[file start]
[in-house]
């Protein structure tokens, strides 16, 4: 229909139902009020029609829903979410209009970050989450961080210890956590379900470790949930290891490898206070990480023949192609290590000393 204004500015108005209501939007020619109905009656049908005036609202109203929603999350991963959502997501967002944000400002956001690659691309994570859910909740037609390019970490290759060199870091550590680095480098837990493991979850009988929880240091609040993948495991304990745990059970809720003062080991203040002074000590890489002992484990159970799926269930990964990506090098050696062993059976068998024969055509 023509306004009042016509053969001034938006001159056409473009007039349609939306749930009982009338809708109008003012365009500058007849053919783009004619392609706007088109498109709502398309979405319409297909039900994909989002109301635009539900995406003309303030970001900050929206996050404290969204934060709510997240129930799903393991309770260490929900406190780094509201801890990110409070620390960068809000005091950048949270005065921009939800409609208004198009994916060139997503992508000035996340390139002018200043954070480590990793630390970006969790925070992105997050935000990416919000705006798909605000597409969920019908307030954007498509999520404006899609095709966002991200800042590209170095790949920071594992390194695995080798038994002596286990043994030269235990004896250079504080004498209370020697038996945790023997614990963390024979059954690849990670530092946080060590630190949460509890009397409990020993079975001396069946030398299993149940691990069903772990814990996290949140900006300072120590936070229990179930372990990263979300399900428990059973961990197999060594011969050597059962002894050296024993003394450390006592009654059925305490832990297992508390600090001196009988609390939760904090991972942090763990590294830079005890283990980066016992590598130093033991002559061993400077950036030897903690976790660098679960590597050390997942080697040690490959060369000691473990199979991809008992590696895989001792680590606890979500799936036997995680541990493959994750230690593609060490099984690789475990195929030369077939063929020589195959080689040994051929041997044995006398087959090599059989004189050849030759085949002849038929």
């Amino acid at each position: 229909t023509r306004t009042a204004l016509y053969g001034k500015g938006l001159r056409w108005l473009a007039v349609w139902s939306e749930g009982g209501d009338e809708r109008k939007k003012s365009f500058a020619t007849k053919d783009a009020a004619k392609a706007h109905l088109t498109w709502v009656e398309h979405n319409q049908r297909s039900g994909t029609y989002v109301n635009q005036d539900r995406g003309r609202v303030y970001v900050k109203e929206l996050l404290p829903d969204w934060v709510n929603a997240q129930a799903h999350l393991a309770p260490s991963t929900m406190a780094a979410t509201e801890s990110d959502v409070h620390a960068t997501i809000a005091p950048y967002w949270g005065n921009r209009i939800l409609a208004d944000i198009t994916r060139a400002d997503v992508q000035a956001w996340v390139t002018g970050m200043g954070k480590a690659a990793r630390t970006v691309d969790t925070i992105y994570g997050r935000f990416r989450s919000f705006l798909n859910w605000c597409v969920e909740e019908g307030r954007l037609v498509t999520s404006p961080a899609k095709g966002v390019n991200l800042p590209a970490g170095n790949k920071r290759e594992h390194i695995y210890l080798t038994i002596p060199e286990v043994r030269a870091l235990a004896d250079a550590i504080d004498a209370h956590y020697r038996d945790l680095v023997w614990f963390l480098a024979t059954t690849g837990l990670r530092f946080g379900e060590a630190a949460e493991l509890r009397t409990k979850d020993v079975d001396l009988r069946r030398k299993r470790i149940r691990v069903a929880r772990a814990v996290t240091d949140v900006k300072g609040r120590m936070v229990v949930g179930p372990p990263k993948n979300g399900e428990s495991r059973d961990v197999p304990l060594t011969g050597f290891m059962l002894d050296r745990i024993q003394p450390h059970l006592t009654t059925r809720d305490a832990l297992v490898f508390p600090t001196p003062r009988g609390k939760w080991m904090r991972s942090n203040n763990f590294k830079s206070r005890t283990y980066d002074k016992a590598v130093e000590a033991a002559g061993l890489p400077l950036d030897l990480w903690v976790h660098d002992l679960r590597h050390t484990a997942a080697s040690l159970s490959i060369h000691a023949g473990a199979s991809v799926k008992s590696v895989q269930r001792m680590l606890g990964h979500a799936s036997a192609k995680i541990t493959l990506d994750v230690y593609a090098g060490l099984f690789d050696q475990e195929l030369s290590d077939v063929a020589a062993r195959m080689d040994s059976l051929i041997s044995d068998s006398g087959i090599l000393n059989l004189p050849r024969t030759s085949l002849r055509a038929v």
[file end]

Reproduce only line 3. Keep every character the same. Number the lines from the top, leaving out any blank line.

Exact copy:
């Amino acid at each position: 229909t023509r306004t009042a204004l016509y053969g001034k500015g938006l001159r056409w108005l473009a007039v349609w139902s939306e749930g009982g209501d009338e809708r109008k939007k003012s365009f500058a020619t007849k053919d783009a009020a004619k392609a706007h109905l088109t498109w709502v009656e398309h979405n319409q049908r297909s039900g994909t029609y989002v109301n635009q005036d539900r995406g003309r609202v303030y970001v900050k109203e929206l996050l404290p829903d969204w934060v709510n929603a997240q129930a799903h999350l393991a309770p260490s991963t929900m406190a780094a979410t509201e801890s990110d959502v409070h620390a960068t997501i809000a005091p950048y967002w949270g005065n921009r209009i939800l409609a208004d944000i198009t994916r060139a400002d997503v992508q000035a956001w996340v390139t002018g970050m200043g954070k480590a690659a990793r630390t970006v691309d969790t925070i992105y994570g997050r935000f990416r989450s919000f705006l798909n859910w605000c597409v969920e909740e019908g307030r954007l037609v498509t999520s404006p961080a899609k095709g966002v390019n991200l800042p590209a970490g170095n790949k920071r290759e594992h390194i695995y210890l080798t038994i002596p060199e286990v043994r030269a870091l235990a004896d250079a550590i504080d004498a209370h956590y020697r038996d945790l680095v023997w614990f963390l480098a024979t059954t690849g837990l990670r530092f946080g379900e060590a630190a949460e493991l509890r009397t409990k979850d020993v079975d001396l009988r069946r030398k299993r470790i149940r691990v069903a929880r772990a814990v996290t240091d949140v900006k300072g609040r120590m936070v229990v949930g179930p372990p990263k993948n979300g399900e428990s495991r059973d961990v197999p304990l060594t011969g050597f290891m059962l002894d050296r745990i024993q003394p450390h059970l006592t009654t059925r809720d305490a832990l297992v490898f508390p600090t001196p003062r009988g609390k939760w080991m904090r991972s942090n203040n763990f590294k830079s206070r005890t283990y980066d002074k016992a590598v130093e000590a033991a002559g061993l890489p400077l950036d030897l990480w903690v976790h660098d002992l679960r590597h050390t484990a997942a080697s040690l159970s490959i060369h000691a023949g473990a199979s991809v799926k008992s590696v895989q269930r001792m680590l606890g990964h979500a799936s036997a192609k995680i541990t493959l990506d994750v230690y593609a090098g060490l099984f690789d050696q475990e195929l030369s290590d077939v063929a020589a062993r195959m080689d040994s059976l051929i041997s044995d068998s006398g087959i090599l000393n059989l004189p050849r024969t030759s085949l002849r055509a038929v």